Students at St Mary’s Catholic Primary Georges Hall have taken to the PIRATES program like ships to water.
The environmental initiative – ‘PIRATES’ stands for Peers Interested in Responsible Action Towards Environmental Sustainability – is an extension of the school’s previous gardening activities, which began with a local council gift of a worm farm and single garden bed.
The school now has 15 garden beds to tend. These have grown vegetables that have won first and second prizes at the Sydney Royal Easter Show, and students have harvested and sold them to parents to fund the purchase of more seedlings for the garden.
The students have learnt about all aspects of garden care including companion planting to encourage plant growth and make use of natural insecticides under the guidance of garden co-ordinator Antonina Fieni.
“The students are naturally inquisitive about the outdoors,” she said. “They love to come out here and get their hands dirty, and they love knowing about plants.
“The main thing we are trying to teach them is how to make these gardens sustainable. If Year 6 pass on all the knowledge they have learnt about the garden to Year 5 at the end of the year, it becomes sustainable.”
It is mostly about having fun and looking after our garden.
The garden includes rainbow chard, lemongrass, celery, snow peas, marigolds to repel caterpillars, sunflowers, beetroot, broad beans, cos lettuce, thyme and flowers to attract stingless native bees to help pollenate the plants.
The garden supports Mathematics learning with students asked to measure the distance between herbs and vegetables when planting seedlings. There is also the opportunity that test the Ph level of the garden’s soil with Science experiments, and for students to learn to cook simple meals with fresh ingredients.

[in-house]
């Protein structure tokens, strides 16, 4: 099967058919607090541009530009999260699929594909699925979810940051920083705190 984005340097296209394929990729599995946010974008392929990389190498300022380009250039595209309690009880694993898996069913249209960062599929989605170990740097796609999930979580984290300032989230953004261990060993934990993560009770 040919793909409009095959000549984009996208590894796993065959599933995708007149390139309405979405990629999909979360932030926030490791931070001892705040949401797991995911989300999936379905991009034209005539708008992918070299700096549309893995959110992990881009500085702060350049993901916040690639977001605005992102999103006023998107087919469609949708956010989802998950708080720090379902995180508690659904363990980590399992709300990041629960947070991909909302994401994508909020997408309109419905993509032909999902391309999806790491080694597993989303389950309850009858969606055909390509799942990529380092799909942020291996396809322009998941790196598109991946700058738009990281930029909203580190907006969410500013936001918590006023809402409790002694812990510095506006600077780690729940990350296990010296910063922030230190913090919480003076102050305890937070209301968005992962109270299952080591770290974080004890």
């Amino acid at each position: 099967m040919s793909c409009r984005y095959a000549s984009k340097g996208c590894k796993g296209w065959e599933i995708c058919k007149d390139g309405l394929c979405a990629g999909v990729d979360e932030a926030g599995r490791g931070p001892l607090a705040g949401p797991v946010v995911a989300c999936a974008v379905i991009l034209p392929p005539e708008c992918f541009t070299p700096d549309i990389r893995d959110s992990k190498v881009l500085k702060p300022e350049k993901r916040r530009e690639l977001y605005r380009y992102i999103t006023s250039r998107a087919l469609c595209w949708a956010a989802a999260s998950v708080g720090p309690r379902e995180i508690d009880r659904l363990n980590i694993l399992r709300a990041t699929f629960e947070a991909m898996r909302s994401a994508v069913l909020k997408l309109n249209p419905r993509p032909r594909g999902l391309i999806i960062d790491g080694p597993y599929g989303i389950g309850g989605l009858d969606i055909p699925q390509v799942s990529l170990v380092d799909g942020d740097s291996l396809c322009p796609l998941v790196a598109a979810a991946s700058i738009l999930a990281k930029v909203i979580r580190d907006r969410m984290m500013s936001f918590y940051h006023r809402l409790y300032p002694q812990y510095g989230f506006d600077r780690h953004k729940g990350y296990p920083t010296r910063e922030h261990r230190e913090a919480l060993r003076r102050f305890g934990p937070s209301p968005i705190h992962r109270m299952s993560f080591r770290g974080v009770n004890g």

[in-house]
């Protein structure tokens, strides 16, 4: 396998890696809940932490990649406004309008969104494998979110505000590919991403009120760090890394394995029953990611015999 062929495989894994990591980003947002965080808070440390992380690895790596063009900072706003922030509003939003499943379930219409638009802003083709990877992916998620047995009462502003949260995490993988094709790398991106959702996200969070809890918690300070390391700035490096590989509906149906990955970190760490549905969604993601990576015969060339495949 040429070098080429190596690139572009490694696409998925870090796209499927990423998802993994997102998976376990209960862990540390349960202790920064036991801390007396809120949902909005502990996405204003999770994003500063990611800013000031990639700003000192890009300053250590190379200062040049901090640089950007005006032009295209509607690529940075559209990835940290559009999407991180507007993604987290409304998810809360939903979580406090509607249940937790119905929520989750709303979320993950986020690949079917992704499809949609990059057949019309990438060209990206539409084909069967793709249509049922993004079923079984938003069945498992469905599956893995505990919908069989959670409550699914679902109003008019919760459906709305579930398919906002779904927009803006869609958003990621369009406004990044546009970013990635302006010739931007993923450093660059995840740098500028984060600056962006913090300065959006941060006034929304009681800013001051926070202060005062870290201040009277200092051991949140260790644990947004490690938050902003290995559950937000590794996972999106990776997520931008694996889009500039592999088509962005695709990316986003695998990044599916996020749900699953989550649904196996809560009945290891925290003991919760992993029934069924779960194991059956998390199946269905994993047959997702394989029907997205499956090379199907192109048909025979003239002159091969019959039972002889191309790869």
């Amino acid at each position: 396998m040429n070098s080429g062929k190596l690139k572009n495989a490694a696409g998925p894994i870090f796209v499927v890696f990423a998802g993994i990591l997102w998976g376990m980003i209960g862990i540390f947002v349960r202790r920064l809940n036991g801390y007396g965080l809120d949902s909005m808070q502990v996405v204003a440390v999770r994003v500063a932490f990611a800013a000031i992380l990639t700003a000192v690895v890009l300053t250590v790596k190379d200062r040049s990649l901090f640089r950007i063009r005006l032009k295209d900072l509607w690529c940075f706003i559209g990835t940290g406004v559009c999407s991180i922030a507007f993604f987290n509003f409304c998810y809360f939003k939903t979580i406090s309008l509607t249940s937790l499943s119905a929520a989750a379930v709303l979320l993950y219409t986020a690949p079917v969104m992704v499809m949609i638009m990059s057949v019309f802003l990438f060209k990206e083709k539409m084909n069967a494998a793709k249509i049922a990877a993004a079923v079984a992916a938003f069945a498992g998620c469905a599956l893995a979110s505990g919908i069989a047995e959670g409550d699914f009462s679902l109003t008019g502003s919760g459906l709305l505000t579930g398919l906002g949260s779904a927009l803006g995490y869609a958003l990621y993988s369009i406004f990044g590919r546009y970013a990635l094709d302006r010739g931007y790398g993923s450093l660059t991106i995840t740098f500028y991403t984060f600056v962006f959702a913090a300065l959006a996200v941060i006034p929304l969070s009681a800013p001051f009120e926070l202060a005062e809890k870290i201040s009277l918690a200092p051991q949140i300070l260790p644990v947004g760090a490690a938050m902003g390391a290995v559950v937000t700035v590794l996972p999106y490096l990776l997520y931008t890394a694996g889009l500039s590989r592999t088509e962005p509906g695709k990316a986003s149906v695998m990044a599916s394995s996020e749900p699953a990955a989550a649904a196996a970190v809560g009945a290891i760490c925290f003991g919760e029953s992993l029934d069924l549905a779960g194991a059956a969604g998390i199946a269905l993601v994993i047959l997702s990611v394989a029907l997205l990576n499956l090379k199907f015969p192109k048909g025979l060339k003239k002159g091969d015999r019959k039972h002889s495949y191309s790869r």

Year 6 students Hannah Coatee, Keira Pooley and Azeeb Bashour said the grade spent about eight hours at the beginning of the year to get the gardens flourishing again after the school holiday break.
“We take care of the gardens,” Hannah said. “The Kindergartens are usually having fun here, so we let them pick some of the tomatoes and eat them. They really like them, but we have to teach them not to rip them all off.”
Keira said how to water the plants and take care of seedlings were some of the things PIRATES learnt. “It can teach others to make their garden sustainable as well,” she said.
Azeeb said the best part about the program was that it provided a balance of fun and learning.
“It is mostly about having fun and looking after our garden,” he said.
“We sometimes sell the vegetables to raise money to buy seedlings. Parents buy them to eat and for their own garden as well. It’s more organic.”
This article was originally published on About Catholic Schools on 2 March 2018.